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The Silver Wolf by Alice Borchardt

The Silver Wolf (edition 1999)

by Alice Borchardt

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903None9,713 (3.73)38
Title:The Silver Wolf
Authors:Alice Borchardt
Info:Ballantine Books (1999), Mass Market Paperback, 480 pages
Collections:Your library

Work details

The Silver Wolf by Alice Borchardt

  1. 00
    Silver by Rhiannon Held (MyriadBooks)
  2. 00
    The Wolf Hunt by Gillian Bradshaw (MyriadBooks)
    MyriadBooks: For wolves in human environments; for historical settings.
  3. 00
    The Last Werewolf by Glen Duncan (MyriadBooks)
    MyriadBooks: For wolves with teeth, for mated pairs. The Last Werewolf is gritter and more explicit than the dreamy, lyrical The Silver Wolf but the writing and the horror of both of them is top notch.
  4. 01
    First Truth by Dawn Cook (Anonymous user)
    Anonymous user: I think readers who enjoy the Silver Wolf may also enjoy the Truth series by Dawn Cook. They're a little different - the Silver Wolf has much darker undertones that the Truth books, and is set in a real historical contex whereas Truth is in a classical fantasy historical-based world - but they're both nicely written and involving stories. The Truth series might be enjoyable holiday reading for people who thought the Silver Wolf was great but weren't so keen on the more "horror" aspects of the later Wolf books.… (more)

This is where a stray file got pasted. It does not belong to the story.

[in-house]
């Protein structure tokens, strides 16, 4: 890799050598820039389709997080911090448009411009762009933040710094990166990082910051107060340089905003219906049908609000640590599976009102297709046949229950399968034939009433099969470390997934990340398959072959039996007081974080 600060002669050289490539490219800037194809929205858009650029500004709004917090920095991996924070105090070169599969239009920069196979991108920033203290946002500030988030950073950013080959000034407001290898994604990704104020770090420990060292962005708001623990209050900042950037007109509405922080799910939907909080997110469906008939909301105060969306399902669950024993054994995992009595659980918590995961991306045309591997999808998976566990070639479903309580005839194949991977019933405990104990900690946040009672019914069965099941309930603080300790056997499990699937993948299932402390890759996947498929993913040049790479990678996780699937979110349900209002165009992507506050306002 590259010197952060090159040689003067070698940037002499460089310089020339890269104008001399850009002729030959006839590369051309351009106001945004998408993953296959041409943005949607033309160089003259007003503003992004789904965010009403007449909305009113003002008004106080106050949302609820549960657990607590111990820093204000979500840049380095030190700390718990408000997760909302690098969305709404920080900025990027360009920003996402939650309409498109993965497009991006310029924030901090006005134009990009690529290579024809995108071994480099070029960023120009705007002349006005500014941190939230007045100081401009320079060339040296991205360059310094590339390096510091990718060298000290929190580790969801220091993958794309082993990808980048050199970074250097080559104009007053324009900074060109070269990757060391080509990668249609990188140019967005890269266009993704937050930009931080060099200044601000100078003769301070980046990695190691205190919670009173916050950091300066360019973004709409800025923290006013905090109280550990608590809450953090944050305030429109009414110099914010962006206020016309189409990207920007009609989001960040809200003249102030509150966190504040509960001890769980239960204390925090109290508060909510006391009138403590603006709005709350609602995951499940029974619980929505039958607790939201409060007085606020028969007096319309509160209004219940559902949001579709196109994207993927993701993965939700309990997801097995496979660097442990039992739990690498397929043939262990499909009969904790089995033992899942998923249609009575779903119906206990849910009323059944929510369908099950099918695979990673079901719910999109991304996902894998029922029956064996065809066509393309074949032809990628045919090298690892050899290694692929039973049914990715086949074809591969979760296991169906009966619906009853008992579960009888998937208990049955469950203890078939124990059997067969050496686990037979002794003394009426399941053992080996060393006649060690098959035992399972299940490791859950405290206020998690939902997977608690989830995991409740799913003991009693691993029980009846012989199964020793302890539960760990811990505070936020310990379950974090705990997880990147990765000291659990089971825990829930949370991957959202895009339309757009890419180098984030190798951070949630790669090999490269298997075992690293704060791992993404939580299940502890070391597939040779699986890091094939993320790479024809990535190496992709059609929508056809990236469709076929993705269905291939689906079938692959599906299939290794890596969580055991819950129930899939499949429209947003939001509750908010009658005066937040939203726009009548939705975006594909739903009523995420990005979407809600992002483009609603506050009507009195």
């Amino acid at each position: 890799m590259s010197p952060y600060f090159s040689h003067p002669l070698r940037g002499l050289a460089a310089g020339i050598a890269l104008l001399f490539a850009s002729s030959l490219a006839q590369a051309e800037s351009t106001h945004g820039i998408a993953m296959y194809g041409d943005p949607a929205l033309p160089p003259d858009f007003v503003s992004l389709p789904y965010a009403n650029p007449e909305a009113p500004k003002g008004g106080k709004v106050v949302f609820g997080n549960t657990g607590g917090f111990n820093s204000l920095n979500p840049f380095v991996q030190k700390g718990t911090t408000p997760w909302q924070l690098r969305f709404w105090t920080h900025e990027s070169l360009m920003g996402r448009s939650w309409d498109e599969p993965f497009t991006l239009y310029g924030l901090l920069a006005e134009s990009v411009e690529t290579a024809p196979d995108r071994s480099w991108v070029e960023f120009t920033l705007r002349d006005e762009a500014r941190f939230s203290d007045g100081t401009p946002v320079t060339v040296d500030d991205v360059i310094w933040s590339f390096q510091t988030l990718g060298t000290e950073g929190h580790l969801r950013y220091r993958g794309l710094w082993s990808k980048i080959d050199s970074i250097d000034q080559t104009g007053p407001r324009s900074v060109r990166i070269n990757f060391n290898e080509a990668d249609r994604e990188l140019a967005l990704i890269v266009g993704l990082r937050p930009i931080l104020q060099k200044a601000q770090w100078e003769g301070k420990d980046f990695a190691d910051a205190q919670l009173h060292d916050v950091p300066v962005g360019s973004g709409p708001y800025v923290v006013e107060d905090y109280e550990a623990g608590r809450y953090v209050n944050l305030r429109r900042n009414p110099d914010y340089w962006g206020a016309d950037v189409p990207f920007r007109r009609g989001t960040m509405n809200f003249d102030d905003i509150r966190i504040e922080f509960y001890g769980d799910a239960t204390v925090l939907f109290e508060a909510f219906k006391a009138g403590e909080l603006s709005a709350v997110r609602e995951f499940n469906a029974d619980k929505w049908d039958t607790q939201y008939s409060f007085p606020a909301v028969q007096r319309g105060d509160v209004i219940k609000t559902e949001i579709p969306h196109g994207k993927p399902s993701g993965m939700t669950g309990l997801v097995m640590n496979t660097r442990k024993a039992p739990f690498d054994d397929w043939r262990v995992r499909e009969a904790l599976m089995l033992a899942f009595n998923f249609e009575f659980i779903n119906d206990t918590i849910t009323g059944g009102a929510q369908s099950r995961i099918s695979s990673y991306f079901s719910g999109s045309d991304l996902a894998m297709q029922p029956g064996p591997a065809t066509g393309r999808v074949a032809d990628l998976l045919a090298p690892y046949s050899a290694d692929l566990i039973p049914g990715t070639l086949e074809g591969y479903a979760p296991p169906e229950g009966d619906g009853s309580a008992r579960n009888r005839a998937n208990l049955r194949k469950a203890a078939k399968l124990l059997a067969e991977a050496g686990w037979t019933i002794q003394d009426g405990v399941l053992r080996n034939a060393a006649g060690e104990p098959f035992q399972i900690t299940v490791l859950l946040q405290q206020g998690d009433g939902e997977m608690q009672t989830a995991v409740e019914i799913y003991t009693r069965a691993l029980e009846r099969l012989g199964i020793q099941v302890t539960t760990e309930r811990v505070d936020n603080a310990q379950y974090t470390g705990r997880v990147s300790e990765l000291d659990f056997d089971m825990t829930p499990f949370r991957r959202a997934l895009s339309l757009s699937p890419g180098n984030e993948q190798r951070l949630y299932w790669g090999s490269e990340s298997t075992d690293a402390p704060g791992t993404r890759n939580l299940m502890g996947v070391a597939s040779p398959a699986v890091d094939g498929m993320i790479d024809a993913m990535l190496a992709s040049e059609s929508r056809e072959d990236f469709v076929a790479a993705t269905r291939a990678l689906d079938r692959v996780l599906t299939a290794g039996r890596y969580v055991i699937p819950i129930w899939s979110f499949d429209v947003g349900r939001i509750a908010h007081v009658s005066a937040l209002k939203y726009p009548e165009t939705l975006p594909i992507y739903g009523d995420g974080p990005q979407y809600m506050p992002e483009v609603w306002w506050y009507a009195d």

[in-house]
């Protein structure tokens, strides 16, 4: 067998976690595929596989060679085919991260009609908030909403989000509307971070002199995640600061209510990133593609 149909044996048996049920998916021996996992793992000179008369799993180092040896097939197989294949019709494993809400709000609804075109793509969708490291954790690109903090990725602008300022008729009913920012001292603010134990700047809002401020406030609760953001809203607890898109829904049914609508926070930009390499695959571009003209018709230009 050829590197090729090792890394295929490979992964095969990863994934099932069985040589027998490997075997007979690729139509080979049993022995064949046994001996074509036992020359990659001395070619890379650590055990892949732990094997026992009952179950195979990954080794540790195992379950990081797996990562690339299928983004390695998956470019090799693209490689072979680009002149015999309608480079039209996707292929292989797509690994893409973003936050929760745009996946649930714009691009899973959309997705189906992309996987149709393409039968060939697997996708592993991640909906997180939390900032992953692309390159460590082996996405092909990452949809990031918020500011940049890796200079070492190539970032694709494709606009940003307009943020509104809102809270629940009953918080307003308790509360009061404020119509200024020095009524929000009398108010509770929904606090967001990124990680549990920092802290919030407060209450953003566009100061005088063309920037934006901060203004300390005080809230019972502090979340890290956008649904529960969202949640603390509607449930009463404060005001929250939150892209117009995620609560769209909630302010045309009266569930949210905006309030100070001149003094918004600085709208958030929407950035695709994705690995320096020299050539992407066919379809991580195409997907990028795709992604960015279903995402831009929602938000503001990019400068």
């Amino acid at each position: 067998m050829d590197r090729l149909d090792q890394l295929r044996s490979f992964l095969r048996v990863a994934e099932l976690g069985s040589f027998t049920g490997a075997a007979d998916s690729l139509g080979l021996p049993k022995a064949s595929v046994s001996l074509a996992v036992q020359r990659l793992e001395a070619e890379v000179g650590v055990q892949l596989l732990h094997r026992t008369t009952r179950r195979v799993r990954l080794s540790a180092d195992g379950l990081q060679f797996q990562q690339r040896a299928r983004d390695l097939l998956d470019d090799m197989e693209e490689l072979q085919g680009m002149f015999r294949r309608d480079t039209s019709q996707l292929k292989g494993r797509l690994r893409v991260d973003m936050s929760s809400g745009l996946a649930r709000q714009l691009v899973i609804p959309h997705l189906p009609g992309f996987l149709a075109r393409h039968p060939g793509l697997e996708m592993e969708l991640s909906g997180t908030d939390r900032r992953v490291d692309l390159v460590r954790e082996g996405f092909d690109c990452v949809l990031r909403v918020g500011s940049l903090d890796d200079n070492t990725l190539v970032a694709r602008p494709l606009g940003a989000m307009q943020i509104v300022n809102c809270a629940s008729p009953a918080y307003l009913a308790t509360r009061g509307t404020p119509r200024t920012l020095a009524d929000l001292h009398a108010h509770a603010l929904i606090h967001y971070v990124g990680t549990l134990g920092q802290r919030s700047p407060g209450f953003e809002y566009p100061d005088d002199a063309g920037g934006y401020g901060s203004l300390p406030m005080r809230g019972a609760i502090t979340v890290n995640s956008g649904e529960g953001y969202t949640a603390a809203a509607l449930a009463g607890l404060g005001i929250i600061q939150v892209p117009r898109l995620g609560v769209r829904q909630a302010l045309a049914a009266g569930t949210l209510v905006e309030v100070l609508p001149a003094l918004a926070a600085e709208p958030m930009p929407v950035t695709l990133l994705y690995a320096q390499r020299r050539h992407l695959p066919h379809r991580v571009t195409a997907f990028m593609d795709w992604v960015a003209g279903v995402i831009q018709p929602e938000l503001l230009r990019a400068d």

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The Storyline
Regeane is a half-Saxon and half-Frankish woman without a father; her mother, Gisela is the cause of his death. After Gisela discovers that Woflstan, Regeane’s father, is a shape shifter and is able to take the form of a wolf she is convinced by her brother Gundabald that he must be the devils child and must be killed. Gisela is thankful that her daughter doesn’t appear to have any of the traits of her father; however, when she gets older she gains the ability to change into a wolf as well. Regeane had an extremely hard life as her mother attempted to ‘fix her’ and forces her to drink concoctions, pray for hours on end, and to swear that she would never change into the wolf. Nothing works.